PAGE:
the weekly newsletter from Dr Ruth Weeks, Headmistress
Librarian's Top Picks
18 May 2018
Don't know what to read next? Stuck reading the same books over and over? Want a suggestion you can trust? These top picks will include books from all genres, new or old and are hand-picked by the librarian to pique your interest. The best bit is they are all available in the school library.
The Graveyard Book – by Neil Gaiman – suitable for all
“The Graveyard Book” is yet another brilliant book by Gaiman. When a baby escapes a murderer intent on killing the entire family, who would have thought it would find safety and security in the local graveyard? Brought up by the resident ghosts, ghouls and spectres, Bod has an eccentric childhood learning about life from the dead. But for Bod there is also the danger of the murderer still looking for him - after all, he is the last remaining member of the family. Will Bod survive to be a man? An unpredictable and funny adventure story!
A Monster Calls – by Patrick Ness – suitable for all
“A Monster Calls” has managed to win both the Kate Greenaway and Carnegie prize in the same year! With stunning illustrations in the original version by Jim Kay and excellent writing from Patrick Ness. This book explores love, loss and hope. Conor has the same dream every night, ever since his mother first fell ill, ever since she started the treatments that don't quite seem to be working. But tonight is different. Tonight, when he wakes, there's a visitor at his window. It’s ancient, elemental, a force of nature. And it wants the most dangerous thing of all from Conor. It wants the truth.
The Kite Runner – by Khalen Hosseini – suitable Year 9+
“The Kite Runner” is a haunting novel by Hosseini, it stays with you long after you put the book down. With dark themes and some violent examples, it explores the world of twelve-year-old Amir who is desperate to win the approval of his father and resolves to win the local kite-fighting tournament to prove that he has the makings of a man. His loyal friend Hassan promises to help him - for he always helps Amir - but this is 1970s Afghanistan and Hassan is merely a low-caste servant who is jeered at in the street, although Amir still feels jealous of his natural courage and the place he holds in his father's heart. But neither of the boys could foresee what would happen to Hassan on the afternoon of the tournament, which was to shatter their lives. After the Russians invade and the family is forced to flee to America, Amir realises that one day he must return, to find the one thing that his new world cannot grant him: redemption.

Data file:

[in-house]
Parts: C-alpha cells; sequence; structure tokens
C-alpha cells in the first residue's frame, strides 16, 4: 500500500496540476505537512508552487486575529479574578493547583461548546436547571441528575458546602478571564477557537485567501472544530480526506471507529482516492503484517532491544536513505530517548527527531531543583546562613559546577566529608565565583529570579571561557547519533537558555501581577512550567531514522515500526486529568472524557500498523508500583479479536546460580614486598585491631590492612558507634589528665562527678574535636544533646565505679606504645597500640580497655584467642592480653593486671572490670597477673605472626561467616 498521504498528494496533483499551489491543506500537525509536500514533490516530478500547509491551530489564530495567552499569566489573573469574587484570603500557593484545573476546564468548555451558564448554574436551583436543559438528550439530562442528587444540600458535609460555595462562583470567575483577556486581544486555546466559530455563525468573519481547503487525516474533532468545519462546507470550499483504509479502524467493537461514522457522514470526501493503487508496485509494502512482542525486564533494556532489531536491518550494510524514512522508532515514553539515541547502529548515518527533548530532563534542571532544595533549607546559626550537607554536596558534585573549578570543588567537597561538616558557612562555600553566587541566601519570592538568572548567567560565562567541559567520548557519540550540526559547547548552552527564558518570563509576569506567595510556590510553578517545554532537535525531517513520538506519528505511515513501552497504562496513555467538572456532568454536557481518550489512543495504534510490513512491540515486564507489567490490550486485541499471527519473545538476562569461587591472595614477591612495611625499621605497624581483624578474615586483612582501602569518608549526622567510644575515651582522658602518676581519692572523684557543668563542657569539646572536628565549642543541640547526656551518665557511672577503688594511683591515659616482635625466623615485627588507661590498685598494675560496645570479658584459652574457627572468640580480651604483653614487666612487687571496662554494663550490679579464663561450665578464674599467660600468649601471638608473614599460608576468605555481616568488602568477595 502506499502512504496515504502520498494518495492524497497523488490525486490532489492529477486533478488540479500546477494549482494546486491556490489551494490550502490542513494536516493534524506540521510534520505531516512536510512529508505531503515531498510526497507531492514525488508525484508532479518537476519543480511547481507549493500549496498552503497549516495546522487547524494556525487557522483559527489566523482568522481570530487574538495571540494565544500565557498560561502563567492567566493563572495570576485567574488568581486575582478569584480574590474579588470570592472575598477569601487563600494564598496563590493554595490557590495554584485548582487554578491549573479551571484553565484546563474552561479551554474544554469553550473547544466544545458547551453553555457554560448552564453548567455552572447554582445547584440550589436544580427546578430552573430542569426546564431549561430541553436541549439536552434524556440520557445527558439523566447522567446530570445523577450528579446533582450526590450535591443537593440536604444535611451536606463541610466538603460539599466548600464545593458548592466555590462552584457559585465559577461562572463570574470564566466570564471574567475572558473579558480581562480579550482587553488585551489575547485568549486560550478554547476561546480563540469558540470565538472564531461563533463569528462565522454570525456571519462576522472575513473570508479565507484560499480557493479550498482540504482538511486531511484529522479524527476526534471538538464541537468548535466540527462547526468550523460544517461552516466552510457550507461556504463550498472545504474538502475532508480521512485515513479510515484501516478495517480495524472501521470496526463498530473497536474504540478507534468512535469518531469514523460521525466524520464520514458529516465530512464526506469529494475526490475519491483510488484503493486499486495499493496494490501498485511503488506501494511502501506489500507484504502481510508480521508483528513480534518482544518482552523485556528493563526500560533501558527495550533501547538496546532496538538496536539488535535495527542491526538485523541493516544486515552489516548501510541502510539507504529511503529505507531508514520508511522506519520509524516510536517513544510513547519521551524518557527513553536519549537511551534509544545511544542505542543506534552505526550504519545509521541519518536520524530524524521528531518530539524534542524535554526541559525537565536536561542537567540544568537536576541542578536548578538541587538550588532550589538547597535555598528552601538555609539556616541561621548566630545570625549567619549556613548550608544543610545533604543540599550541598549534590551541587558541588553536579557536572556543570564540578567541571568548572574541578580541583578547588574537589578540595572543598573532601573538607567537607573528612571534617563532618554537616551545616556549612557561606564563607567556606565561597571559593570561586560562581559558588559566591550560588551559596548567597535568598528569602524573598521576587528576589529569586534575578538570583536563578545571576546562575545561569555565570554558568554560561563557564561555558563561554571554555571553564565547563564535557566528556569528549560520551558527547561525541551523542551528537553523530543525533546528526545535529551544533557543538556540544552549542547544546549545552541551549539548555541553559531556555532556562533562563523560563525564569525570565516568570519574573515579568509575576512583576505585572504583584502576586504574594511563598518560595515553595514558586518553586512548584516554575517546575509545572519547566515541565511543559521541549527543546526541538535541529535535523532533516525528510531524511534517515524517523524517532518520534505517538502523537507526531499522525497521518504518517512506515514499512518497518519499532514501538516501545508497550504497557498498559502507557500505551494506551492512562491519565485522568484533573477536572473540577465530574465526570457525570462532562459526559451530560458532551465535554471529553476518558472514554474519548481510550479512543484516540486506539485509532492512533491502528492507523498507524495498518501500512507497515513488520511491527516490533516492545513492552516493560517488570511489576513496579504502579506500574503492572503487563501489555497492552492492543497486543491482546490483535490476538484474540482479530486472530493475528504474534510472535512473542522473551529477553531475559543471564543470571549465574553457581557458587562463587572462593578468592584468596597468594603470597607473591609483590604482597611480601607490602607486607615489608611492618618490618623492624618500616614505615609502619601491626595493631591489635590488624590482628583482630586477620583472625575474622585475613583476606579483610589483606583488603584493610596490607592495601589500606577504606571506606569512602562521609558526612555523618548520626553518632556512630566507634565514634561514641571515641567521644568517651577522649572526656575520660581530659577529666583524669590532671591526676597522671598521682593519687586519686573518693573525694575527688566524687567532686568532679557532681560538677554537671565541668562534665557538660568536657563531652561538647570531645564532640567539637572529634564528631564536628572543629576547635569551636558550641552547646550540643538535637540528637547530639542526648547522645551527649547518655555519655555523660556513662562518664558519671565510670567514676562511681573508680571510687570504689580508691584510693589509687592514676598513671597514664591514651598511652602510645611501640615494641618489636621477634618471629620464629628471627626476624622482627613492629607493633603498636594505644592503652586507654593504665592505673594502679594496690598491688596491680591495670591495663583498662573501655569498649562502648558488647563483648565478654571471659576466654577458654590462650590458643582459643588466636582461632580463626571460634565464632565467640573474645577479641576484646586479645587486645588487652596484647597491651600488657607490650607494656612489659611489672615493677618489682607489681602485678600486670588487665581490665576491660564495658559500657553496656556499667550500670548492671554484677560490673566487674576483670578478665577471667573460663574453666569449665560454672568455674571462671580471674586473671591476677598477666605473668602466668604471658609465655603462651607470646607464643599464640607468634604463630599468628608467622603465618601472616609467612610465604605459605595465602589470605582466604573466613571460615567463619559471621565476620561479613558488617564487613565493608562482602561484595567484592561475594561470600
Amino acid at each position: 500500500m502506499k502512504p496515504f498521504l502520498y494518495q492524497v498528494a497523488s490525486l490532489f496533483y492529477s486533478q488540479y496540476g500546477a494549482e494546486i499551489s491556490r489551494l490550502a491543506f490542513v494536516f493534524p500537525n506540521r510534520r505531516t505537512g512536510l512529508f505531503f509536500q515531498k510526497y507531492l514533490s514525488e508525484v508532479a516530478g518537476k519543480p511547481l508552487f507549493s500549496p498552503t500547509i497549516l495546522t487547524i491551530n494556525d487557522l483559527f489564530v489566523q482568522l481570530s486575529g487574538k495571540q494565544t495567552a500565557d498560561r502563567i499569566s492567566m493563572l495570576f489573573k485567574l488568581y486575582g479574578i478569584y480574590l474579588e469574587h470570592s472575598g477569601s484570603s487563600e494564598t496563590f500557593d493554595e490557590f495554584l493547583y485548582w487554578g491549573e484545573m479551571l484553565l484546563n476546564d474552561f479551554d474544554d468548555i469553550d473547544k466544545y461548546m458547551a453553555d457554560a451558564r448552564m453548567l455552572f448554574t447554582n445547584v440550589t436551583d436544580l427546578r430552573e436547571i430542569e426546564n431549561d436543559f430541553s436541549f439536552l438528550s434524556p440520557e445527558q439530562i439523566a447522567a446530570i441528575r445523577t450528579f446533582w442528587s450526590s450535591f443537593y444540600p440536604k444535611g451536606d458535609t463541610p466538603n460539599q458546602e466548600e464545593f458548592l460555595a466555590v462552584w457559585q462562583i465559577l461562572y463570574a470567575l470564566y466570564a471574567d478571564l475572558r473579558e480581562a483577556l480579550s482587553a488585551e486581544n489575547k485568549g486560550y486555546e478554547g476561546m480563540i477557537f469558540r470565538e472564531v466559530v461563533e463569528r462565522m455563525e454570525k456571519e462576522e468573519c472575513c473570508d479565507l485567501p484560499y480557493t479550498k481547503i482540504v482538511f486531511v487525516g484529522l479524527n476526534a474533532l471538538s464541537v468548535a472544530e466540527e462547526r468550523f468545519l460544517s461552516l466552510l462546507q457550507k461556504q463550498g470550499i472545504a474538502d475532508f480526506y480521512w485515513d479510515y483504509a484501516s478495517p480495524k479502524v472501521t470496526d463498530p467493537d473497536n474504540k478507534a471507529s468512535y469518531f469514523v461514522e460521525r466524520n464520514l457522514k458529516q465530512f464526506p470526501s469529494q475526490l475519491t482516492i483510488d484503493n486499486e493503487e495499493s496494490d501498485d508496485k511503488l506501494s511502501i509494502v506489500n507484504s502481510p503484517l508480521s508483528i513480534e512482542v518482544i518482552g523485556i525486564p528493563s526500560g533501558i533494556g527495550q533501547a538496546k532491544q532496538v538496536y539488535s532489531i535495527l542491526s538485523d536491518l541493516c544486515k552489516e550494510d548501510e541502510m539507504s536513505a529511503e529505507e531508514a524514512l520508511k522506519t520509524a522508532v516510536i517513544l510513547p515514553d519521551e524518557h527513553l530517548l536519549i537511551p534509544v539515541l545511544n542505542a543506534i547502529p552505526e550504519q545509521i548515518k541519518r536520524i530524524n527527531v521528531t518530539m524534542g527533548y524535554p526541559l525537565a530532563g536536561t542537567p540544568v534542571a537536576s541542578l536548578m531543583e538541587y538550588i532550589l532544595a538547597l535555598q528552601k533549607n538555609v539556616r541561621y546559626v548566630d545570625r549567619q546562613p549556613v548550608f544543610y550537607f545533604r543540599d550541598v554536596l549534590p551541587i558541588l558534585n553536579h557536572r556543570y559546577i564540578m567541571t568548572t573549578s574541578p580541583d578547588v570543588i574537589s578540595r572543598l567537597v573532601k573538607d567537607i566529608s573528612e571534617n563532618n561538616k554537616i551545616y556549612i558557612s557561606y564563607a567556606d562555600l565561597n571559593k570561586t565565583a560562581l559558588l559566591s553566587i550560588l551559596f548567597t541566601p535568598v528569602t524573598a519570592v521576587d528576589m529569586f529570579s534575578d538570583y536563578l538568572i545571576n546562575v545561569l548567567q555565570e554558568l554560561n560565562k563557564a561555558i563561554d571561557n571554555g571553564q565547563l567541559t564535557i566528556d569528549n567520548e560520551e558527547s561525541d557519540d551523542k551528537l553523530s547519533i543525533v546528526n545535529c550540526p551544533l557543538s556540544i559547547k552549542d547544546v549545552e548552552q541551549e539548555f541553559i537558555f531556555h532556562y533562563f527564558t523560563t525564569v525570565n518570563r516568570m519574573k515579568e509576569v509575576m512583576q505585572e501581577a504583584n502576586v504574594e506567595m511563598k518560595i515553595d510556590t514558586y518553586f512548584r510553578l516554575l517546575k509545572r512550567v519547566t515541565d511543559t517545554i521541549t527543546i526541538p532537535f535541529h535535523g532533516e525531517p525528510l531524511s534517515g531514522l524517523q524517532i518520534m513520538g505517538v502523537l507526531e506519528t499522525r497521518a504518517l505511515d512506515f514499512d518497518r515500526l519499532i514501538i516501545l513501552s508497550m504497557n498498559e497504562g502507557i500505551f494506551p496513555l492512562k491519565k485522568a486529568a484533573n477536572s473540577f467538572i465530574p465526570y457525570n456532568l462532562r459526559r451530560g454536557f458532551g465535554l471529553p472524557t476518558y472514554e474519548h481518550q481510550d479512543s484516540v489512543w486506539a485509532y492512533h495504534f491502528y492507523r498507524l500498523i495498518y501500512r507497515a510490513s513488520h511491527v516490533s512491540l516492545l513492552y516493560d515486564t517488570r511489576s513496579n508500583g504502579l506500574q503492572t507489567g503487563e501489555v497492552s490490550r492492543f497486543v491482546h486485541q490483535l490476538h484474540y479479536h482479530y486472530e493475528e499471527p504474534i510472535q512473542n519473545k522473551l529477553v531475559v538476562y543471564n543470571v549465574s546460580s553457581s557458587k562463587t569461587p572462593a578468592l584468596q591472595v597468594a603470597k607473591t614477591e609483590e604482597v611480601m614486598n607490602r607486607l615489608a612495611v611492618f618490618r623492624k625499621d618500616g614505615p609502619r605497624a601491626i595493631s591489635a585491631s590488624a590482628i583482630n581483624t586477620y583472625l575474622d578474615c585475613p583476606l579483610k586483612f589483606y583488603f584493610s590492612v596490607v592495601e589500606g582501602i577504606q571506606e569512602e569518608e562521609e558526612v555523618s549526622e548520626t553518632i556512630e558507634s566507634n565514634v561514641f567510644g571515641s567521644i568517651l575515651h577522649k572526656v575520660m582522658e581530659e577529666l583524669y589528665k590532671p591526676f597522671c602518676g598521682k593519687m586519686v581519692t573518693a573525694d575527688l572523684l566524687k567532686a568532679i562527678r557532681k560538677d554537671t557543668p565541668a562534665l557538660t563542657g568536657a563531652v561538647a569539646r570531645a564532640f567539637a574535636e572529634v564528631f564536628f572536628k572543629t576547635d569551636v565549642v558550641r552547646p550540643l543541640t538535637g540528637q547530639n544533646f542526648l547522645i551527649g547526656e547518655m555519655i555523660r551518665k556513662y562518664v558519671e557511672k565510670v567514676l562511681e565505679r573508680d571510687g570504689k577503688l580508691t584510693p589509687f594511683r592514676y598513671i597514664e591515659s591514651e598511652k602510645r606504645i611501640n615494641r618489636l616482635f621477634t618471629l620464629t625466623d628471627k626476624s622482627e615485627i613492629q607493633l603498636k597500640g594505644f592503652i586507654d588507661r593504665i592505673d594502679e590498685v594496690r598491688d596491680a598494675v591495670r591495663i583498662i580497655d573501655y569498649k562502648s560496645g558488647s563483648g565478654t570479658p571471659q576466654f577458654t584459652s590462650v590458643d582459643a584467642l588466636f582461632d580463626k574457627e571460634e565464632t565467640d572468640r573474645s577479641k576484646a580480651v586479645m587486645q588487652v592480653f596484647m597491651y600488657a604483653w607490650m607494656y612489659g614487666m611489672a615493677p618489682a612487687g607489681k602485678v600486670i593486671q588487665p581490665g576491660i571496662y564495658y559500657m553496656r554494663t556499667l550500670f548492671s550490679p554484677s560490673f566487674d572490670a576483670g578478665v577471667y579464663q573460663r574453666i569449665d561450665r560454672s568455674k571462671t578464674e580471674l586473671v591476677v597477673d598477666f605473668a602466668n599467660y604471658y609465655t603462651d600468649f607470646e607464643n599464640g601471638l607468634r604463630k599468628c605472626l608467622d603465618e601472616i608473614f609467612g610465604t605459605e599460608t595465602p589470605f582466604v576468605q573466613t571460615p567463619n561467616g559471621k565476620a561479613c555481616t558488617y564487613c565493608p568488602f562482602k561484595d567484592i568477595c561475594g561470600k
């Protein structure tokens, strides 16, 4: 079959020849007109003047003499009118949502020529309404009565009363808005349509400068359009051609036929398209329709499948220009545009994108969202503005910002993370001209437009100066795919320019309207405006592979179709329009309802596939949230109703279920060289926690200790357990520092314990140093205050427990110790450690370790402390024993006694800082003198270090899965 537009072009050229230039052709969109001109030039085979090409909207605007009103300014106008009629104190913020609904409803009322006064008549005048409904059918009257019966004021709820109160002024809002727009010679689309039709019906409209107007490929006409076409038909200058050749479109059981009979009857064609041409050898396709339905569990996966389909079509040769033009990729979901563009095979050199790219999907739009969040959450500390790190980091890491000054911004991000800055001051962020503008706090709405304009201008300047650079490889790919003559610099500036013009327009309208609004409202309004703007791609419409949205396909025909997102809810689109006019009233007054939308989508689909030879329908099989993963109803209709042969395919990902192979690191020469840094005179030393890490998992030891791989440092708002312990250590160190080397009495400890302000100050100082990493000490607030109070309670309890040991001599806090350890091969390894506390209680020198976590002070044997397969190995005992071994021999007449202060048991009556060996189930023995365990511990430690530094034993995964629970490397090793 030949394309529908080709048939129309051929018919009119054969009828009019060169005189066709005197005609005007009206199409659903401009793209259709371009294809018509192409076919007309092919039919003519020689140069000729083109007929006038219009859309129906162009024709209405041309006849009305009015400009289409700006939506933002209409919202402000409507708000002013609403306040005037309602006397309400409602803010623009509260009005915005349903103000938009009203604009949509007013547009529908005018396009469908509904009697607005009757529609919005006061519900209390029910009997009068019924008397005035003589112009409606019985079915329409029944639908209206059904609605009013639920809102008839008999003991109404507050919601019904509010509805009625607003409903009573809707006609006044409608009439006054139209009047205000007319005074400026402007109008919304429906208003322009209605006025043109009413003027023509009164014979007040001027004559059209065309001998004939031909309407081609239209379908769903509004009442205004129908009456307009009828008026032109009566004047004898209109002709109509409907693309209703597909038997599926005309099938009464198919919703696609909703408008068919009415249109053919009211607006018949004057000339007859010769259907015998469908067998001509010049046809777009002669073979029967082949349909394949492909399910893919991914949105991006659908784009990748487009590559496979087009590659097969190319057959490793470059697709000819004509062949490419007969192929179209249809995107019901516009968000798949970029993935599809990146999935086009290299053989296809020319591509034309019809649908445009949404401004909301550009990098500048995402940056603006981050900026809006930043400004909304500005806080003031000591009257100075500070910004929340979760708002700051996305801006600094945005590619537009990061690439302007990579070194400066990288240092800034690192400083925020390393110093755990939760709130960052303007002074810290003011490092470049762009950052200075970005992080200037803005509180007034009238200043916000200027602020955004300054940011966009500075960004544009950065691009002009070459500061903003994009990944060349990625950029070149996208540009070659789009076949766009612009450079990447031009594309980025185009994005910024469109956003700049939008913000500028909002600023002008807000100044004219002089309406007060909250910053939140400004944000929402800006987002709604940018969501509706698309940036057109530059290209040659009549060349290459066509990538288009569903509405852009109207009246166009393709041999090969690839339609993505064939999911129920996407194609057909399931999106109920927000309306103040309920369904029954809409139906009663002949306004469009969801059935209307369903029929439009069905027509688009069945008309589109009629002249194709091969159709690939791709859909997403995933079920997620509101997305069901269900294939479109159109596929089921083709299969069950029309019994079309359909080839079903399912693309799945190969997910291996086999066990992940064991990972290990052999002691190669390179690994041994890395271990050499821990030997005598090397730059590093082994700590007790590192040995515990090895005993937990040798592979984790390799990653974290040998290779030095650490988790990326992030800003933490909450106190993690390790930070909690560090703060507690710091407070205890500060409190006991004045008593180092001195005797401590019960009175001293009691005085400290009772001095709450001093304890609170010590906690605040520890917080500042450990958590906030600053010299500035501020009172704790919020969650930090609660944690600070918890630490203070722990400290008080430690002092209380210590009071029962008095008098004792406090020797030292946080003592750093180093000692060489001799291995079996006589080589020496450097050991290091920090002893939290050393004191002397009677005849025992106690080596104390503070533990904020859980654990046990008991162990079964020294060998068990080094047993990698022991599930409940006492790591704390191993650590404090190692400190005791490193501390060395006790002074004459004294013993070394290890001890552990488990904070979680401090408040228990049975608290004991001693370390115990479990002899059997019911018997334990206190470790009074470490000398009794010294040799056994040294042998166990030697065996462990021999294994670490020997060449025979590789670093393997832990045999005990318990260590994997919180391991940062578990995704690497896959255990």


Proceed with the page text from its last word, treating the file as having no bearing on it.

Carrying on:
The Little Book of Hygge – by Meik Wiking – suitable for all
“The Little Book of Hygge” is an exploration of happiness and feeling content. You know hygge when you feel it. It is when you are cuddled up on a sofa with a loved one, or sharing comfort food with your closest friends. It is those crisp blue mornings when the light through your window is just right. Who better than Meik Wiking to be your guide to all things hygge? Meik is CEO of the Happiness Research Institute in Copenhagen and has spent years studying the magic of Danish life. In this beautiful, inspiring book he will help you be more hygge: from picking the right lighting and planning a dinner party through to creating an emergency hygge kit and even how to dress. An interesting, quirky read!
Librarian's Top Picks
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